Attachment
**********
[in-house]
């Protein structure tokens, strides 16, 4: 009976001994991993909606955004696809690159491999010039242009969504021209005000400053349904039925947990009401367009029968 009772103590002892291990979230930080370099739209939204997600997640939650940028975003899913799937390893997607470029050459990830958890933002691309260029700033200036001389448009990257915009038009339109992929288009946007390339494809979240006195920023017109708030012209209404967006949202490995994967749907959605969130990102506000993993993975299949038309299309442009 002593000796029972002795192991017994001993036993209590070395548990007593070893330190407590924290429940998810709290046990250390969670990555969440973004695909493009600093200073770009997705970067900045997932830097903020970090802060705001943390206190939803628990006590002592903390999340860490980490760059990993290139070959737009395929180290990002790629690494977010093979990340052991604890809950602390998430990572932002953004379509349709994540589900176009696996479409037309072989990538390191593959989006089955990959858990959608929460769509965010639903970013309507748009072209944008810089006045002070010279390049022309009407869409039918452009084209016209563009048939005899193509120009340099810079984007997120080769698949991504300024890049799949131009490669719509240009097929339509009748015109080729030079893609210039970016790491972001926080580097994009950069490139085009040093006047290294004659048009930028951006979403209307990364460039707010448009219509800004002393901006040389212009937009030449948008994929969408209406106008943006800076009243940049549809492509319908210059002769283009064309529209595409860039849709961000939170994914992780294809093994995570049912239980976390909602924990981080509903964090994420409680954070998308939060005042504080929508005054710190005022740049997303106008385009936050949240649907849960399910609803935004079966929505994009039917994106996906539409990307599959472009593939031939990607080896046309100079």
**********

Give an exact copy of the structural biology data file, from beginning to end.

[in-house]
């Protein structure tokens, strides 16, 4: 009976001994991993909606955004696809690159491999010039242009969504021209005000400053349904039925947990009401367009029968 009772103590002892291990979230930080370099739209939204997600997640939650940028975003899913799937390893997607470029050459990830958890933002691309260029700033200036001389448009990257915009038009339109992929288009946007390339494809979240006195920023017109708030012209209404967006949202490995994967749907959605969130990102506000993993993975299949038309299309442009 002593000796029972002795192991017994001993036993209590070395548990007593070893330190407590924290429940998810709290046990250390969670990555969440973004695909493009600093200073770009997705970067900045997932830097903020970090802060705001943390206190939803628990006590002592903390999340860490980490760059990993290139070959737009395929180290990002790629690494977010093979990340052991604890809950602390998430990572932002953004379509349709994540589900176009696996479409037309072989990538390191593959989006089955990959858990959608929460769509965010639903970013309507748009072209944008810089006045002070010279390049022309009407869409039918452009084209016209563009048939005899193509120009340099810079984007997120080769698949991504300024890049799949131009490669719509240009097929339509009748015109080729030079893609210039970016790491972001926080580097994009950069490139085009040093006047290294004659048009930028951006979403209307990364460039707010448009219509800004002393901006040389212009937009030449948008994929969408209406106008943006800076009243940049549809492509319908210059002769283009064309529209595409860039849709961000939170994914992780294809093994995570049912239980976390909602924990981080509903964090994420409680954070998308939060005042504080929508005054710190005022740049997303106008385009936050949240649907849960399910609803935004079966929505994009039917994106996906539409990307599959472009593939031939990607080896046309100079």